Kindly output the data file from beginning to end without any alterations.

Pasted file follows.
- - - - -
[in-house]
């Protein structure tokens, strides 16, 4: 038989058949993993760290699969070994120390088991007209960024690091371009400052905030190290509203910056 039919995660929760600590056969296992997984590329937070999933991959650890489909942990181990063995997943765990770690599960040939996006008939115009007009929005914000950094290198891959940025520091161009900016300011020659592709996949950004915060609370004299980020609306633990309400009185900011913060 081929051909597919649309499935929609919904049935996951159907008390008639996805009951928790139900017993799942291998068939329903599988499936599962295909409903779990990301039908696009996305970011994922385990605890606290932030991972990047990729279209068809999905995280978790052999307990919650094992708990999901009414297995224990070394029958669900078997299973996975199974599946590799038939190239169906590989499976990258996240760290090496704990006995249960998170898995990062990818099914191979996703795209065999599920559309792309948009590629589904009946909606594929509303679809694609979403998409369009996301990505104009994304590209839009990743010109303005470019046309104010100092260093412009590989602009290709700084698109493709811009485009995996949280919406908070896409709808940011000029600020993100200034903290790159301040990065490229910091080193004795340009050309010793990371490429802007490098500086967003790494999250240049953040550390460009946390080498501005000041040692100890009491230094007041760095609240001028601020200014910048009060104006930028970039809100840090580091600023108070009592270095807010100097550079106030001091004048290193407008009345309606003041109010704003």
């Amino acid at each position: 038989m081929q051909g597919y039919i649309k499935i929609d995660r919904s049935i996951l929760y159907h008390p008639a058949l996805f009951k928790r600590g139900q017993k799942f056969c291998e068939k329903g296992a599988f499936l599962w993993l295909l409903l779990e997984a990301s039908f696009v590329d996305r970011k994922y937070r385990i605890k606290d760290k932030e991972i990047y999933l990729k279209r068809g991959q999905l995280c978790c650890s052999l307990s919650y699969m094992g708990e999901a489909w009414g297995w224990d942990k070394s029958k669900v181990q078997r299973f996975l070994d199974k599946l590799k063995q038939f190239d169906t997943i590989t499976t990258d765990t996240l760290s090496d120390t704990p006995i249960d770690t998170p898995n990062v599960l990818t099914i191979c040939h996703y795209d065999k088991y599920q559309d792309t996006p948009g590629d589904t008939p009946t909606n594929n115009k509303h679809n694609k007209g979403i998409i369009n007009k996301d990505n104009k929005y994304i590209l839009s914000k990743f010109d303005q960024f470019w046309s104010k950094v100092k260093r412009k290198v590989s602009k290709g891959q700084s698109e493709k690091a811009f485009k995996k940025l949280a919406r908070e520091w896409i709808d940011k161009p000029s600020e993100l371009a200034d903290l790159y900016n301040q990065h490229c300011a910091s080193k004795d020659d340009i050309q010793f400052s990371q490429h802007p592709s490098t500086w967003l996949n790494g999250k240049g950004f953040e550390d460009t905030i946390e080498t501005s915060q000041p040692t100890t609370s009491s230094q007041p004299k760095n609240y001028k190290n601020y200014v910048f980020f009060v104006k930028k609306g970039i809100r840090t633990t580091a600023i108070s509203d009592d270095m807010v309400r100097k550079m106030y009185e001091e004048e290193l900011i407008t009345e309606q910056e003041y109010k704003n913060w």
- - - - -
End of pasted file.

[in-house]
């Protein structure tokens, strides 16, 4: 038989058949993993760290699969070994120390088991007209960024690091371009400052905030190290509203910056 039919995660929760600590056969296992997984590329937070999933991959650890489909942990181990063995997943765990770690599960040939996006008939115009007009929005914000950094290198891959940025520091161009900016300011020659592709996949950004915060609370004299980020609306633990309400009185900011913060 081929051909597919649309499935929609919904049935996951159907008390008639996805009951928790139900017993799942291998068939329903599988499936599962295909409903779990990301039908696009996305970011994922385990605890606290932030991972990047990729279209068809999905995280978790052999307990919650094992708990999901009414297995224990070394029958669900078997299973996975199974599946590799038939190239169906590989499976990258996240760290090496704990006995249960998170898995990062990818099914191979996703795209065999599920559309792309948009590629589904009946909606594929509303679809694609979403998409369009996301990505104009994304590209839009990743010109303005470019046309104010100092260093412009590989602009290709700084698109493709811009485009995996949280919406908070896409709808940011000029600020993100200034903290790159301040990065490229910091080193004795340009050309010793990371490429802007490098500086967003790494999250240049953040550390460009946390080498501005000041040692100890009491230094007041760095609240001028601020200014910048009060104006930028970039809100840090580091600023108070009592270095807010100097550079106030001091004048290193407008009345309606003041109010704003």
């Amino acid at each position: 038989m081929q051909g597919y039919i649309k499935i929609d995660r919904s049935i996951l929760y159907h008390p008639a058949l996805f009951k928790r600590g139900q017993k799942f056969c291998e068939k329903g296992a599988f499936l599962w993993l295909l409903l779990e997984a990301s039908f696009v590329d996305r970011k994922y937070r385990i605890k606290d760290k932030e991972i990047y999933l990729k279209r068809g991959q999905l995280c978790c650890s052999l307990s919650y699969m094992g708990e999901a489909w009414g297995w224990d942990k070394s029958k669900v181990q078997r299973f996975l070994d199974k599946l590799k063995q038939f190239d169906t997943i590989t499976t990258d765990t996240l760290s090496d120390t704990p006995i249960d770690t998170p898995n990062v599960l990818t099914i191979c040939h996703y795209d065999k088991y599920q559309d792309t996006p948009g590629d589904t008939p009946t909606n594929n115009k509303h679809n694609k007209g979403i998409i369009n007009k996301d990505n104009k929005y994304i590209l839009s914000k990743f010109d303005q960024f470019w046309s104010k950094v100092k260093r412009k290198v590989s602009k290709g891959q700084s698109e493709k690091a811009f485009k995996k940025l949280a919406r908070e520091w896409i709808d940011k161009p000029s600020e993100l371009a200034d903290l790159y900016n301040q990065h490229c300011a910091s080193k004795d020659d340009i050309q010793f400052s990371q490429h802007p592709s490098t500086w967003l996949n790494g999250k240049g950004f953040e550390d460009t905030i946390e080498t501005s915060q000041p040692t100890t609370s009491s230094q007041p004299k760095n609240y001028k190290n601020y200014v910048f980020f009060v104006k930028k609306g970039i809100r840090t633990t580091a600023i108070s509203d009592d270095m807010v309400r100097k550079m106030y009185e001091e004048e290193l900011i407008t009345e309606q910056e003041y109010k704003n913060w």